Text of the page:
The Moonee Valley Racing Club will call for a review into Racing Victoria’s mandatory “nuclear” scan for internationals wishing to compete in the spring carnival, once this year’s carnival has been run and won.
That comes after Irish trainer Aidan O’Brien doubled down on his view that the scintigraphy scan – introduced to reduce the number of deaths in the Melbourne Cup – is too invasive on horses.
Trainer Aidan O’Brien at Royal Ascot.Credit:Getty Images
“You have to inject this nuclear dye into them and a person can’t go into them for four days – and they are meant to race after that?” O’Brien told the Racing Post over the weekend.
“Obviously it’s unfortunate what happened to our horse [Anthony Van Dyck, who died in last year’s Cup], but [Racing Victoria] must be under huge pressure from the ‘antis’ or whoever to demand that sort of thing.”
Alastair Dwyer, general manager of racing at the MVRC, said his club would ask RV after the spring to review its position on the scintigraphy, which has impacted the club’s marquee race, the Cox Plate.
The Cox Plate will have just two European contenders this year, one of which is now Australian-trained.
“It’s clearly the main [sticking point] for the likes of Aidan O’Brien, who provides us with the majority of our runners and the trainer we target the most, along with [son] Joseph [O’Brien],” Dwyer said of the scintigraphy.
“The VRC and RV in their wisdom want to keep it for the Melbourne Cup – we’ve got no issue there – but it’s had a significant impact on the Cox Plate and once these COVID issues dissipate, it’ll be the first one on our list to have a conversation with RV about.”
Meanwhile, Chris Waller says there will be an onus on trainers who imported horses on one-way tickets from Europe via Mickleham to make sure they’re fit enough to run during the spring carnival.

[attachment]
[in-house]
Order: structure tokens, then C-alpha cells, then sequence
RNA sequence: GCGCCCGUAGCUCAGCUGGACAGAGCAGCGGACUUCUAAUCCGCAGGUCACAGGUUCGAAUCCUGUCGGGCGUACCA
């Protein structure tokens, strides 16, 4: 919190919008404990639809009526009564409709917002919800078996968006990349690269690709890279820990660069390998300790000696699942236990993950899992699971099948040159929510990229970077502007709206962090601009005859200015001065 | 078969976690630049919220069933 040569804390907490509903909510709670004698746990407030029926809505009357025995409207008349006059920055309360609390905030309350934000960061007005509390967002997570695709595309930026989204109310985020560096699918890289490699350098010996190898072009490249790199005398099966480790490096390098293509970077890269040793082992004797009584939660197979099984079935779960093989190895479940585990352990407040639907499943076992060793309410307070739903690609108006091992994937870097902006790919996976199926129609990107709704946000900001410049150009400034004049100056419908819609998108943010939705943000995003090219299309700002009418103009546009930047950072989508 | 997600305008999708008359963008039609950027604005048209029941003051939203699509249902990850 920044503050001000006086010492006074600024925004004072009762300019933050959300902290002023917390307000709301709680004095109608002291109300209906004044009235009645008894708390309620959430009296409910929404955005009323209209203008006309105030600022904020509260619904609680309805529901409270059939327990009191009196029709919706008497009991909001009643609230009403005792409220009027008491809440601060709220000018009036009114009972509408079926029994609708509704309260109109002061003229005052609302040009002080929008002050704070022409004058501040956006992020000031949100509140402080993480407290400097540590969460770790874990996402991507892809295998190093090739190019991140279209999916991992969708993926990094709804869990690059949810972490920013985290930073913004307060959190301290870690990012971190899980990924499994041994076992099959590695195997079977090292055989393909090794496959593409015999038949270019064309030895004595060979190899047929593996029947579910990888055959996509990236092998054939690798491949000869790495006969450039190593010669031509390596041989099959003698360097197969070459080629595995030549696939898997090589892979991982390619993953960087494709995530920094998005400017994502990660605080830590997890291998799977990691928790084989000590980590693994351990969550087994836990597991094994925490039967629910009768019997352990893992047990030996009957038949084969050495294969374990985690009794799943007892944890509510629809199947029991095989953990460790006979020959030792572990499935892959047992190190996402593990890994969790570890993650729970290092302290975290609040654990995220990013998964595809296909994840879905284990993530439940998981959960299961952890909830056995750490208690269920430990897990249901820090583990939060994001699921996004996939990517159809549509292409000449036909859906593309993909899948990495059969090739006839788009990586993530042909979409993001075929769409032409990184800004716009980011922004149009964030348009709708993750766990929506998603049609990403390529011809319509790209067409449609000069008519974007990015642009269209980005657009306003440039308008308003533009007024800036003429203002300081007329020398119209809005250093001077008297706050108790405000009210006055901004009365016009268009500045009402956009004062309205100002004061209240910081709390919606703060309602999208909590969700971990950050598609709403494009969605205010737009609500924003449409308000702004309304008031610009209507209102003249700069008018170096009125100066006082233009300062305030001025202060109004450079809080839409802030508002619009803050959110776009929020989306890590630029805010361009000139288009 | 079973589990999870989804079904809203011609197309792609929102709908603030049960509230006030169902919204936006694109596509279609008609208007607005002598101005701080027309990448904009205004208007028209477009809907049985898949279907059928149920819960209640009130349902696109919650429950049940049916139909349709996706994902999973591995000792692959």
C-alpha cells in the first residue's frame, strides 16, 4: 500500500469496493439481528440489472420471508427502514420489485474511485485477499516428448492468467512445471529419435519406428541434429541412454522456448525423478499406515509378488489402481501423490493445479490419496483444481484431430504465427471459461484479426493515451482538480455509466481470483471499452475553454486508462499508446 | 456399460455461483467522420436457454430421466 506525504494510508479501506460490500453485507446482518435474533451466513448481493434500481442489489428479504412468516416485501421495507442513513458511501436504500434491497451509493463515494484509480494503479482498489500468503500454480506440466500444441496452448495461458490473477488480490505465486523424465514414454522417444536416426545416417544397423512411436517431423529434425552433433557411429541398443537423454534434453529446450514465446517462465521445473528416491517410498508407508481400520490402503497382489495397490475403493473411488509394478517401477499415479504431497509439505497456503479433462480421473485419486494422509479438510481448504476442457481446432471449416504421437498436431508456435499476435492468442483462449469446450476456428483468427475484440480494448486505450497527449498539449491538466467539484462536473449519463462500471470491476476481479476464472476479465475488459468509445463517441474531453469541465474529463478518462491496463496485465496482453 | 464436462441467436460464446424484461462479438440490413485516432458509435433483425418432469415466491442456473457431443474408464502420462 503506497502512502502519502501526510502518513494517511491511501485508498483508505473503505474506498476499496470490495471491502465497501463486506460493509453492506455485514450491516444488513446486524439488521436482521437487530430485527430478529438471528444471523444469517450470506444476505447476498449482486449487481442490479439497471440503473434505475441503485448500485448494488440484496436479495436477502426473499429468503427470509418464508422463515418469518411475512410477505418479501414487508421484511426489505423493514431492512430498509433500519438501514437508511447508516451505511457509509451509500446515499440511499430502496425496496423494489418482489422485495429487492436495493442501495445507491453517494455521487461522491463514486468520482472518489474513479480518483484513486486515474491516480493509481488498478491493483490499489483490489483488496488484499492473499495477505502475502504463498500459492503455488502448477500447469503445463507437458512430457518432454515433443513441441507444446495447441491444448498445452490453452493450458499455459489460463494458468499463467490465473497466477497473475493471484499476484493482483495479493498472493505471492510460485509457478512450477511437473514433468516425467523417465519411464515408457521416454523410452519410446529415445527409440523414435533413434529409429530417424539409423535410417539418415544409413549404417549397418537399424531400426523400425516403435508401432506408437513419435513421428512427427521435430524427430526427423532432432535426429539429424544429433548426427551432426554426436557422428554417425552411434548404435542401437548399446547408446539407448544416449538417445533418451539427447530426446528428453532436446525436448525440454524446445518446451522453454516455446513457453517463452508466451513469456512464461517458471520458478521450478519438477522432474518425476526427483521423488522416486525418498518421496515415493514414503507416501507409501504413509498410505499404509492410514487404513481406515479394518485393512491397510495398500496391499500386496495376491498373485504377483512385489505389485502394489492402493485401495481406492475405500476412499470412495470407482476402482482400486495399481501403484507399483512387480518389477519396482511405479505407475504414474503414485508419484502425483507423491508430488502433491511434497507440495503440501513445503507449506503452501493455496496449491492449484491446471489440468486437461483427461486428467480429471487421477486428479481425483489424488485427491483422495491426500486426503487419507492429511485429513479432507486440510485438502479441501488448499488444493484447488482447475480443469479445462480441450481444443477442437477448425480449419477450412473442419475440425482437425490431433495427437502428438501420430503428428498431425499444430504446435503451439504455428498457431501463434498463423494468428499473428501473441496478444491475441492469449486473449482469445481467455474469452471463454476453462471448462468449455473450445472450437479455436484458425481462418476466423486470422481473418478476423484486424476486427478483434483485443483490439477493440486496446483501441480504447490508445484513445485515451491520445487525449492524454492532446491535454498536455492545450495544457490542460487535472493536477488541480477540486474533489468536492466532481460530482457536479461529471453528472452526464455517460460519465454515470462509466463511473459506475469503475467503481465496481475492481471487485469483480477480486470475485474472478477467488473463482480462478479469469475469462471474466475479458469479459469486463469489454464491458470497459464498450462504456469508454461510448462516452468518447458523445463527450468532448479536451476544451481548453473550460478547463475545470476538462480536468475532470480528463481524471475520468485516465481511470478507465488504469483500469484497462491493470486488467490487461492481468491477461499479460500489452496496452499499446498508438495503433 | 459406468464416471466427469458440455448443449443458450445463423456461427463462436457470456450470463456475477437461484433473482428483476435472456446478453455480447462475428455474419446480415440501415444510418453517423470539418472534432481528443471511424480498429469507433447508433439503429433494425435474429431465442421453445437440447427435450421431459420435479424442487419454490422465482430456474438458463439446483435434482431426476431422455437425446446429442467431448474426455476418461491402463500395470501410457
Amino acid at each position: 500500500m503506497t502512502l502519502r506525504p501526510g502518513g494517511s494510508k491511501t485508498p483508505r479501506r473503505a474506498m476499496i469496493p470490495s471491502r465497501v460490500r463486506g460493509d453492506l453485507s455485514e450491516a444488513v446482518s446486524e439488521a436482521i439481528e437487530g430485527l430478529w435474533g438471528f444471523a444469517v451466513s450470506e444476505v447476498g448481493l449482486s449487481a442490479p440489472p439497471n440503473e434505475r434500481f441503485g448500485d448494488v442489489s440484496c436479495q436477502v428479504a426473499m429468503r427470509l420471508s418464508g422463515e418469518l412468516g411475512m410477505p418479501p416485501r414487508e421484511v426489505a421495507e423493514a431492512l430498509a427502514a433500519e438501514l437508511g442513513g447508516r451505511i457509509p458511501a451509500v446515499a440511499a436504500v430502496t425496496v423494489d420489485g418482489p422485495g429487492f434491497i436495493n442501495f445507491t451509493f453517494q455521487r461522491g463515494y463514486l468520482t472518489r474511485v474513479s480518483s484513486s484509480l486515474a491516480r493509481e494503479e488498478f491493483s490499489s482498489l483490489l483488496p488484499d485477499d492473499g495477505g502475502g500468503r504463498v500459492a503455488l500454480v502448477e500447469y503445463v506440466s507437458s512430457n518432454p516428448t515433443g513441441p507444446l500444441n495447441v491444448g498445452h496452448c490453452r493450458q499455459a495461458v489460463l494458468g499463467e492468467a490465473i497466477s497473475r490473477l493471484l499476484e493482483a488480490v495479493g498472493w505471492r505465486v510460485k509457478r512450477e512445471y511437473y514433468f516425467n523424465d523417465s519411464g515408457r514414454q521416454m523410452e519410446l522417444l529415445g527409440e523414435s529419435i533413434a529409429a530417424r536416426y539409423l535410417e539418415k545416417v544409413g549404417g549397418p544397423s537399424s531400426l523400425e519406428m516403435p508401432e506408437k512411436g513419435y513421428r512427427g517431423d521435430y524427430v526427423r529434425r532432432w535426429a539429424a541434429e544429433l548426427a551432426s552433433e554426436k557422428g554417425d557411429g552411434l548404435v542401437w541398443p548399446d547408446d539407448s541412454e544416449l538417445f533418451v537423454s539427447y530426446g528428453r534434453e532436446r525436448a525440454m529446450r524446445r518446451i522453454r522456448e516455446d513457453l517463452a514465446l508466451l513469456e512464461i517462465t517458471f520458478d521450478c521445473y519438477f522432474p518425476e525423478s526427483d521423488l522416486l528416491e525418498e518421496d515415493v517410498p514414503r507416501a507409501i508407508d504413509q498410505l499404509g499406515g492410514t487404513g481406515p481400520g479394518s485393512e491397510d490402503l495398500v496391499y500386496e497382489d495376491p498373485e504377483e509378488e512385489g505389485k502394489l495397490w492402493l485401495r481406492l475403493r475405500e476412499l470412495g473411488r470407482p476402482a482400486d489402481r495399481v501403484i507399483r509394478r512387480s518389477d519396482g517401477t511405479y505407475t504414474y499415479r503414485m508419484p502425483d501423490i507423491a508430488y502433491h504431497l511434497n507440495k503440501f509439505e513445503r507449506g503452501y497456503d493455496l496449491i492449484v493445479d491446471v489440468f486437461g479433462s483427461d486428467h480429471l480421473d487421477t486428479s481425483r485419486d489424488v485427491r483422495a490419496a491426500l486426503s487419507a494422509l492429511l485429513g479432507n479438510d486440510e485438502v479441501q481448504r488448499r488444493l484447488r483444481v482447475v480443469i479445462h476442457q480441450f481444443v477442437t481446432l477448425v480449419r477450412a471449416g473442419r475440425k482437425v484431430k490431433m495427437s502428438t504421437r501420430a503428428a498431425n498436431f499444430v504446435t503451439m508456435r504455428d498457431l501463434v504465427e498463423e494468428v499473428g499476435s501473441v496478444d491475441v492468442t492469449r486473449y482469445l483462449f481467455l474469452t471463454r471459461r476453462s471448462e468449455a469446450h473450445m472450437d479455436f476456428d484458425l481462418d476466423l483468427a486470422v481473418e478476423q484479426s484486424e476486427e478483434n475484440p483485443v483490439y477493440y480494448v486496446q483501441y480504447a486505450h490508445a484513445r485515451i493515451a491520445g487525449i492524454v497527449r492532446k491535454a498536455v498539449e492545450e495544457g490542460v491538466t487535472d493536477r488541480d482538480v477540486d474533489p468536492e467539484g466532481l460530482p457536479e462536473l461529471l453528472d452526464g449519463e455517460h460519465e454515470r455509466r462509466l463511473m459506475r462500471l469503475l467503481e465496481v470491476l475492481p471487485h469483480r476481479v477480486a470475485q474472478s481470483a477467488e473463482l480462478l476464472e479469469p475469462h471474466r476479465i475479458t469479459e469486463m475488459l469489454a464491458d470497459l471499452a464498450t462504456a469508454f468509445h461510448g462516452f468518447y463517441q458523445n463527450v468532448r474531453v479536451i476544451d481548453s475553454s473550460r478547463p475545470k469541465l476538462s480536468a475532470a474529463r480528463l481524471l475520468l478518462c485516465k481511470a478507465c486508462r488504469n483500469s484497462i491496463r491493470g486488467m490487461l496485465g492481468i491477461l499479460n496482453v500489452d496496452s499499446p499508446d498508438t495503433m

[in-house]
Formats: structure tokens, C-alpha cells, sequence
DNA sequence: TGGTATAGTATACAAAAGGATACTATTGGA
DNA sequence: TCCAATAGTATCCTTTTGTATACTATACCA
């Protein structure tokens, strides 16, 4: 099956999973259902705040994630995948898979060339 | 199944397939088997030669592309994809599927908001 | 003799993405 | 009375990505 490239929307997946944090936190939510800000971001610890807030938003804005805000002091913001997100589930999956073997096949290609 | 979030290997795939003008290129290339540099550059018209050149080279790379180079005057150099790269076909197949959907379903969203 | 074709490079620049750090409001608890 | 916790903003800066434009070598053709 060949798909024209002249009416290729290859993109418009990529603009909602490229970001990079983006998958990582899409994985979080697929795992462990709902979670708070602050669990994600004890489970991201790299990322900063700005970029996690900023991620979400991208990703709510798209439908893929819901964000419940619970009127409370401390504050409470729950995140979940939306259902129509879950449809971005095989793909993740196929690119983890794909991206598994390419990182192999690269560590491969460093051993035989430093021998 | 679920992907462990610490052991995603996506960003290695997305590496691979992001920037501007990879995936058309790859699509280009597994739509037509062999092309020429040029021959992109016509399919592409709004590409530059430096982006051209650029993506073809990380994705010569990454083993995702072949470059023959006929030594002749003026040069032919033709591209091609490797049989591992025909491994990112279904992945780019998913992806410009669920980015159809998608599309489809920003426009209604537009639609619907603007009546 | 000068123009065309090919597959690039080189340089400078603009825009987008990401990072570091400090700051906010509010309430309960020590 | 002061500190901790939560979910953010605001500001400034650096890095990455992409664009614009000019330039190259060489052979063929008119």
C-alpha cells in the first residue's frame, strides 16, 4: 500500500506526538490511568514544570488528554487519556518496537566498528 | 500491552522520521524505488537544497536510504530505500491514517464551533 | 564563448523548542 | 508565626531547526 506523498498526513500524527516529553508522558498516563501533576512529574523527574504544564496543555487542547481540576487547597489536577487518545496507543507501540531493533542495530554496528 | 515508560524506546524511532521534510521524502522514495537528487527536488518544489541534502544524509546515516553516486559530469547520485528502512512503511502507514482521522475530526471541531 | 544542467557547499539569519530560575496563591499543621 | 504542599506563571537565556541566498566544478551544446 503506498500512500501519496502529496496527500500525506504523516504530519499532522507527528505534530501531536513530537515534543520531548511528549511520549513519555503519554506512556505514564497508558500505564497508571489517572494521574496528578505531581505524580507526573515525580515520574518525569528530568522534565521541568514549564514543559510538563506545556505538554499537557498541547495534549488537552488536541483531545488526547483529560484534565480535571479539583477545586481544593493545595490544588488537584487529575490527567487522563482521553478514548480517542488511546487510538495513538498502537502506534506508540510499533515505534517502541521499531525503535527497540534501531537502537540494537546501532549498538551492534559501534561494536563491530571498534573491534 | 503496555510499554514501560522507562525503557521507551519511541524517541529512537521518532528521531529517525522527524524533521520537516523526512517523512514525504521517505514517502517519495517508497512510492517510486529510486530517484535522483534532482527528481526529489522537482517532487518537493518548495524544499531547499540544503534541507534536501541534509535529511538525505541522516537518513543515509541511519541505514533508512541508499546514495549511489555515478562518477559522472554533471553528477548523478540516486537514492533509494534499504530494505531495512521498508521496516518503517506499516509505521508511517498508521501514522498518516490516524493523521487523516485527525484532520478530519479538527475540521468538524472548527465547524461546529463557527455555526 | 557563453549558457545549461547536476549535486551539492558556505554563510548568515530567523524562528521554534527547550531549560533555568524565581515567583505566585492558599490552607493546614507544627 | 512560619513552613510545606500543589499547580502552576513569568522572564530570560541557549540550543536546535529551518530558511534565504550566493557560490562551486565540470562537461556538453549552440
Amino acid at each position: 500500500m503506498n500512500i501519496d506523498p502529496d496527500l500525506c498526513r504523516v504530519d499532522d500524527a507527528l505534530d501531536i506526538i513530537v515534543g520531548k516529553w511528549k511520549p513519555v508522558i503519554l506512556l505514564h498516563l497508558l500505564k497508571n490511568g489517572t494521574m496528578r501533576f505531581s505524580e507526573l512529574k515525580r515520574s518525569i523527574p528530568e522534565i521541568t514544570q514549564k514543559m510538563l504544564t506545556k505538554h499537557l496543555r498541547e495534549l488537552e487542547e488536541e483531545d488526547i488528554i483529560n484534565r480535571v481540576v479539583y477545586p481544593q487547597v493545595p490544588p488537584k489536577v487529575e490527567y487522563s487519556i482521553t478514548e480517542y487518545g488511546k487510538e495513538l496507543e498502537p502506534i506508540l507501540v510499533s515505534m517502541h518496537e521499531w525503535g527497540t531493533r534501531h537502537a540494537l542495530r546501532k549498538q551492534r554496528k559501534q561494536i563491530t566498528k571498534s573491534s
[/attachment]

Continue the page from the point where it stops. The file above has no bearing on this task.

Those horses, such as Sheraz and Surefire who have joined Waller’s stable, were not subjected to scintigraphy scans before travelling to Australia and – unlike those horses who have come through Werribee – are eligible to compete in the Hotham Handicap just three days before the Melbourne Cup.
They were also not subjected to a deep dive into their prior injury history. Horses that have had a previous major fracture or orthopaedic surgery are excluded from travelling and entering Werribee regardless of their current health and soundness, but that requirement does not apply to horses arriving early via Mickleham.
RV argues those horses who arrived via Mickleham in June or July have had at least eight weeks to acclimatise to Australian conditions, unlike those arriving via Werribee, but Waller – who was involved in the extensive review into the rate of injuries sustained by internationals during the spring – said he is conscious some horses may need more time.
“And for that reason, I’m more than happy to go through what the internationals need to go through as well,” he said.
“[Sheraz] is their property as far as I’m concerned. If they want to check him every week, go ahead and do it because you’d hate to be the responsible one for trying to find a loophole if something went wrong. I think you’d feel terrible, and we’ve got a responsibility to the industry to make sure everything’s safe.”
The Victoria Racing Club will also be keeping an eye on how the first year of restrictions plays out before making any proposals to change the guidelines.
All horses intending to compete in the Melbourne Cup, including those locally trained, will need to complete a standing CT scan between October 16 and 28. No horse is permitted to have two starts between the scan and the Cup; for example, any horse wishing to run in the Geelong Cup and then the Hotham must have their scan done after the Geelong Cup.
Just four Europeans will travel on the second shipment to Werribee, which arrives this Saturday, including last year’s Cup winner Twilight Payment and boom stayer Spanish Mission.
While the VRC is comfortable with the quality of horse talent arriving in Melbourne, Waller is hopeful European trainers will be more inclined to travel to Australia next year.
“We need the best horses coming from around the world every year. We’ve probably dented their confidence a little bit,” he said.
“As much as I want to win races with less competition, if you gave me the choice of having the best class field in the world, I want to be racing in that race. I don’t want to be racing in a Melbourne Cup without the best horses, as well as the lead-up races.
“They’ll come in droves next year, I’m confident of that.”
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